Pancakes in the sun, building a nursery, and toddler shortage

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Pancakes are good for one thing and one thing only – chucking in the air while running a race clutching a frying pan.

Some strange folk say you can eat them as well but, given the number of times they have to be scooped up from the ground during said race, you’d have to be really hungry to do so...

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In 1990, there were pancakes flying all over the place in Queens Square when schools and businesses took part in an afternoon of fundraising races in aid of St Catherine’s Hospice.

The winner of the Shrove Tuesday spectacular’s junior race was Matthew Lethbridge, of Thomas Bennett Community College, who beat off fierce competition from contestants from Hazelwick, St Wilfrid’s, Holy Trinity and Ifield Community College.

Among the grown-ups, first place went to Mike Brownley, of Gatwick Penta, who left Xpert Recruitment, Boots, Marks & Spencer and APV Vent Axia struggling to keep up.

The wooden spoon went to the team from the Crawley Observer – but since they organised the event, they were simply being sporting. Probably...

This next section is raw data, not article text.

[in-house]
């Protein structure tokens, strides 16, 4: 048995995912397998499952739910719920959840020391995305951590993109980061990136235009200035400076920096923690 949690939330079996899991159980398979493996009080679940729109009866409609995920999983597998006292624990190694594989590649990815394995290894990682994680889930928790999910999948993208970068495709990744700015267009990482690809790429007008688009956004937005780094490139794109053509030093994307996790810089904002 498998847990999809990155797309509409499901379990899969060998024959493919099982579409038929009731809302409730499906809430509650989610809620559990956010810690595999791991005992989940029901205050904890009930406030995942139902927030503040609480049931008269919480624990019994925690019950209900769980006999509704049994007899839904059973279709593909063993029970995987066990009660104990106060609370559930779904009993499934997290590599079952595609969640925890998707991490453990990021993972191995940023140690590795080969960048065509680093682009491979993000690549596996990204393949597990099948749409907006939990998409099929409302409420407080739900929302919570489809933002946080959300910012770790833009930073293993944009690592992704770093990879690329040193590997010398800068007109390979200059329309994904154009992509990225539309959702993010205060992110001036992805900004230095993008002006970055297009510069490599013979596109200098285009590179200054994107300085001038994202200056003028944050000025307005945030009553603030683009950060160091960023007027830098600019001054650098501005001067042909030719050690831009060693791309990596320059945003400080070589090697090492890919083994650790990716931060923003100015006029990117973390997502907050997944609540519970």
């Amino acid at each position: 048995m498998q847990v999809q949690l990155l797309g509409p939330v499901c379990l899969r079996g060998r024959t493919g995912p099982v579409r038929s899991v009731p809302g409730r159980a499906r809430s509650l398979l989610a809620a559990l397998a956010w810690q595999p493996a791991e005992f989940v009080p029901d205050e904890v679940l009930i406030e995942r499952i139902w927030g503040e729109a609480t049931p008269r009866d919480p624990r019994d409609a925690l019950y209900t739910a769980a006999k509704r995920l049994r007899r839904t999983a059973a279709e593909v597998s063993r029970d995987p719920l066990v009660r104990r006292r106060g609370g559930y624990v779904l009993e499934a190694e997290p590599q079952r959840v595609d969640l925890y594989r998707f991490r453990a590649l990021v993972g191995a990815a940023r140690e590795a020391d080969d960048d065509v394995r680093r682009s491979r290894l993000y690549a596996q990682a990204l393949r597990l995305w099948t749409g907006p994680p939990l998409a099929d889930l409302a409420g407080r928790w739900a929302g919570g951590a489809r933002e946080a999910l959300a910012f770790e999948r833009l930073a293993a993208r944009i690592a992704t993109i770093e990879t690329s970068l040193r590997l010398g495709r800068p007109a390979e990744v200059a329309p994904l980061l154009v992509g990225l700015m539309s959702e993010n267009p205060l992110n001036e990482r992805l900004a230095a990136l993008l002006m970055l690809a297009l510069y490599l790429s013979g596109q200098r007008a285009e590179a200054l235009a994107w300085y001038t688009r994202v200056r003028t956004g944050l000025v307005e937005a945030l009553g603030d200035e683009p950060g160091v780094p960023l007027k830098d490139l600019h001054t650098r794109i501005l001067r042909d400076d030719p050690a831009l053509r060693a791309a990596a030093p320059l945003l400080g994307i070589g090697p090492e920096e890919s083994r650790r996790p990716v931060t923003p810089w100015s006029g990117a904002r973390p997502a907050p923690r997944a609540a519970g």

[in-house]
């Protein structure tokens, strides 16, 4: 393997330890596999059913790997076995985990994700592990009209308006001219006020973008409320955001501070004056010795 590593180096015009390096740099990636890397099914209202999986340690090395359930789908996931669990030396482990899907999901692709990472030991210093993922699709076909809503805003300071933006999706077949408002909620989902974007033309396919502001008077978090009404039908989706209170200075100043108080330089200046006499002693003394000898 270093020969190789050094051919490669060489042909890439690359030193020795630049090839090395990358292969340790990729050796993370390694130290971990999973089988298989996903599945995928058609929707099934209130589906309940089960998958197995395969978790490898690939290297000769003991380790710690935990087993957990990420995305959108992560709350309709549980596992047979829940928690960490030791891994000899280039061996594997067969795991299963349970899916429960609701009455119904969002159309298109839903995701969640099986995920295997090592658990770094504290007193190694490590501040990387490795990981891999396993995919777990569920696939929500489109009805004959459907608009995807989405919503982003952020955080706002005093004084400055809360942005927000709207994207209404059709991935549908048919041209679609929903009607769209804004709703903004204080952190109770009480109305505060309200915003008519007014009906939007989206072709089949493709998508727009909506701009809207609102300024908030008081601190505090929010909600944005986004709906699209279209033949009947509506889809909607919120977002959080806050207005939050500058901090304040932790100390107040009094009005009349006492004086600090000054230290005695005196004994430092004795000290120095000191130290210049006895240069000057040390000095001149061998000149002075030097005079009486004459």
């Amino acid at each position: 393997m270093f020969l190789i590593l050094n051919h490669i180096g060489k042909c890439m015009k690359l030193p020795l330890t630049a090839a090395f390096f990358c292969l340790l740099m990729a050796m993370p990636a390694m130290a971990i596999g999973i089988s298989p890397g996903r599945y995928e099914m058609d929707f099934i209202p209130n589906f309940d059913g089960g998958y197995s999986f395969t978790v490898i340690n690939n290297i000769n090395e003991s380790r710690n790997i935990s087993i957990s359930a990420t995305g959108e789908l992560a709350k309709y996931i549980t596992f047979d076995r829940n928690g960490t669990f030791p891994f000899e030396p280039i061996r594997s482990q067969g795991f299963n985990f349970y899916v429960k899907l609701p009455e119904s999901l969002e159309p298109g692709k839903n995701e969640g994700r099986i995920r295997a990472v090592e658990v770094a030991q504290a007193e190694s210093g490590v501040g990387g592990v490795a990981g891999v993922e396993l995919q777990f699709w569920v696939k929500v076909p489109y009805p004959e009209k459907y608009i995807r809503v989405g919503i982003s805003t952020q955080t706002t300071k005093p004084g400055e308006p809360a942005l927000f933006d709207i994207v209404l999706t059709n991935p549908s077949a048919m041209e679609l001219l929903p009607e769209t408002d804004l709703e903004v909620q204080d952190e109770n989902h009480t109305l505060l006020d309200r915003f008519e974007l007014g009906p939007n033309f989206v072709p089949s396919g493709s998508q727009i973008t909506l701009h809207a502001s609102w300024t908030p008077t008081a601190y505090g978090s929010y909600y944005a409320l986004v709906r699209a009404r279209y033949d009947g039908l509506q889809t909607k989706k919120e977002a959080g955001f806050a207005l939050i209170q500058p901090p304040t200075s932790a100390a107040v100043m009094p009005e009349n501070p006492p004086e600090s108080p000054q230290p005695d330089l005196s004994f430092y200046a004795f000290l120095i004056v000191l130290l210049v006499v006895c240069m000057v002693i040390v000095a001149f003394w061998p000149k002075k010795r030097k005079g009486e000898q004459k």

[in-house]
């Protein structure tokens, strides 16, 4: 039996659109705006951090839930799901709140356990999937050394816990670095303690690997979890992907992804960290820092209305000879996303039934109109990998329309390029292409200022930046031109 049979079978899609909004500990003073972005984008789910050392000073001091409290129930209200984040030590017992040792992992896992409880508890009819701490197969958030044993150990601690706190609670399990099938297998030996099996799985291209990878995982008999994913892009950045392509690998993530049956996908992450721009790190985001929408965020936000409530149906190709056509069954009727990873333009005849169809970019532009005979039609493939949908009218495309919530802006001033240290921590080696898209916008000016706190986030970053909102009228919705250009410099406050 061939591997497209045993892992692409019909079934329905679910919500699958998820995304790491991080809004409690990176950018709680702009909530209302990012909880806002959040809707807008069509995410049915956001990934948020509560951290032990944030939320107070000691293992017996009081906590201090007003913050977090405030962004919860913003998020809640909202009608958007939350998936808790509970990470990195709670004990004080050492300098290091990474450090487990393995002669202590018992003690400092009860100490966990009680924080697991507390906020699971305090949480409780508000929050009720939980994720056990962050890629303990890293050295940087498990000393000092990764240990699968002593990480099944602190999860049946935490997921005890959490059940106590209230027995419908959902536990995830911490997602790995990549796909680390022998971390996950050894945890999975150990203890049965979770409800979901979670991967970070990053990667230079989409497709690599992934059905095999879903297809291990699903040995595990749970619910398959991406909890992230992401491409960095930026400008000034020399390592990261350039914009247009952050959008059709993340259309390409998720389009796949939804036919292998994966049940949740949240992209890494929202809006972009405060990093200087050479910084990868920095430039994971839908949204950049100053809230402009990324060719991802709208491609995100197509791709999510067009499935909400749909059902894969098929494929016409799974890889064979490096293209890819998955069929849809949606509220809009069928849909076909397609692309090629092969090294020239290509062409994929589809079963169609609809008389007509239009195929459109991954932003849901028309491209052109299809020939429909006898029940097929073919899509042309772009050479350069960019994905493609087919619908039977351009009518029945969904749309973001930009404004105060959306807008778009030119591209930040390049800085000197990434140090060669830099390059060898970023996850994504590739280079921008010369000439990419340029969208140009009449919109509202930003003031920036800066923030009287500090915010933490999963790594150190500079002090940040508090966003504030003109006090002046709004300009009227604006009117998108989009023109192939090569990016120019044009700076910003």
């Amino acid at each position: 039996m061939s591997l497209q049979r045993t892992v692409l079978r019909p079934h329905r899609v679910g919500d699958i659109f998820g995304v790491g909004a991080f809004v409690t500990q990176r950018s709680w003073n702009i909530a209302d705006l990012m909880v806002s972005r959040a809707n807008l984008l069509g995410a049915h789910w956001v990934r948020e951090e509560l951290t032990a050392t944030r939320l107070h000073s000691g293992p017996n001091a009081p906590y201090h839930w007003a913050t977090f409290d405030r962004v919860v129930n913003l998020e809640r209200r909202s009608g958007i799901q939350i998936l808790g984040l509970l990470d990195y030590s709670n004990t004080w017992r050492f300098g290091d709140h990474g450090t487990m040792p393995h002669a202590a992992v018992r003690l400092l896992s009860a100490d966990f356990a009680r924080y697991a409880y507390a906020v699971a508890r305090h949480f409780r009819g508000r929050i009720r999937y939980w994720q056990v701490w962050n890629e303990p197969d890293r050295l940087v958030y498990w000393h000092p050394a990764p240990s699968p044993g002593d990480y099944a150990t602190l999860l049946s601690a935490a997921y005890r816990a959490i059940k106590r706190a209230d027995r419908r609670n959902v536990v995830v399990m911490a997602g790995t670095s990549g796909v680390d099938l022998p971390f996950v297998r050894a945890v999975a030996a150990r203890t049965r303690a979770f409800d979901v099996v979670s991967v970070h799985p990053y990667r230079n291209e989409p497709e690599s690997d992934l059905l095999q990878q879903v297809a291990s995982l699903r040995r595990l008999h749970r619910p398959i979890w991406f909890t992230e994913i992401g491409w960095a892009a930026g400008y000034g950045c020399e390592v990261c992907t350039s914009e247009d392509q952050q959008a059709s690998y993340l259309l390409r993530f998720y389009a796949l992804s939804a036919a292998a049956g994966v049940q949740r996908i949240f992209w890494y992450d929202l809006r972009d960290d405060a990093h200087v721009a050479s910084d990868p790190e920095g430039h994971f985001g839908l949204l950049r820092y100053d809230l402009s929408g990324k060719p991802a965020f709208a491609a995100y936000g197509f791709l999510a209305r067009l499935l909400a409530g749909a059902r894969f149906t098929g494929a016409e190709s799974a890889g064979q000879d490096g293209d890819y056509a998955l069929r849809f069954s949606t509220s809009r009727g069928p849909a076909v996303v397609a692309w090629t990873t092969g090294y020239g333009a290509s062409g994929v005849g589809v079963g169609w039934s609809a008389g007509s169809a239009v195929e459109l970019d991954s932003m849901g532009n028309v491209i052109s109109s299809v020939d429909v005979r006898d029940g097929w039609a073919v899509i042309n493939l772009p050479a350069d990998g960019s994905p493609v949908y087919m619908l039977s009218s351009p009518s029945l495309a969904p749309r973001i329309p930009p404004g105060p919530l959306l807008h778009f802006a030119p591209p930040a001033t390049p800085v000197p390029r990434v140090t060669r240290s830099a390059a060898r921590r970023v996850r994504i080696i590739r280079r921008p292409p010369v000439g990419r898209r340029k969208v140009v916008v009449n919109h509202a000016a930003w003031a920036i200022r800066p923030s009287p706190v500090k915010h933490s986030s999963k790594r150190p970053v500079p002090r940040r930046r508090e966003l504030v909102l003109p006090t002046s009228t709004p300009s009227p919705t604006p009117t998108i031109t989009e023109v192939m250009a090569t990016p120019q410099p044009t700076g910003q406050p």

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While the racers were tackling the issue of how to make a good pancake batter, elsewhere in Crawley nursery owners faced a much different problem – a shortage of toddlers.

Strange as it may seem, there were not enough three-to-five-year-olds to fill all the town’s nurseries in 1990, with Pound Hill and Furnace Green particularly badly affected.

The problem was more and more schools were taking in children at the age of four, rather than five, and more and more private nurseries were opening.

Our picture shows the children of Jubilee Playgroup, in Knepp Close – all five of them – who didn’t appear to be too put out by the dwindling number of playmates.

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Nurseries were on the minds of students at Thomas Bennett Community College, but this time there was no shortage of numbers.

Eleven students and two teachers raised £20,000 before travelling to the slum village Buldano, in India, where they spent two weeks building a nursery from scratch.

It was certainly tough going, with the group labouring seven hours a day on a building site before bedding down under the stars with rats and snakes for company.

Sixth-former Helen Mills said: “It was exhausting. Most of us fell ill and few of us managed to keep working every day. But I’d do it again any day. It was so fulfilling to see something come out of nothing and the smiling faces of the Indian children who the nursery was for.”

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Do you recognise any of the people in these photos?

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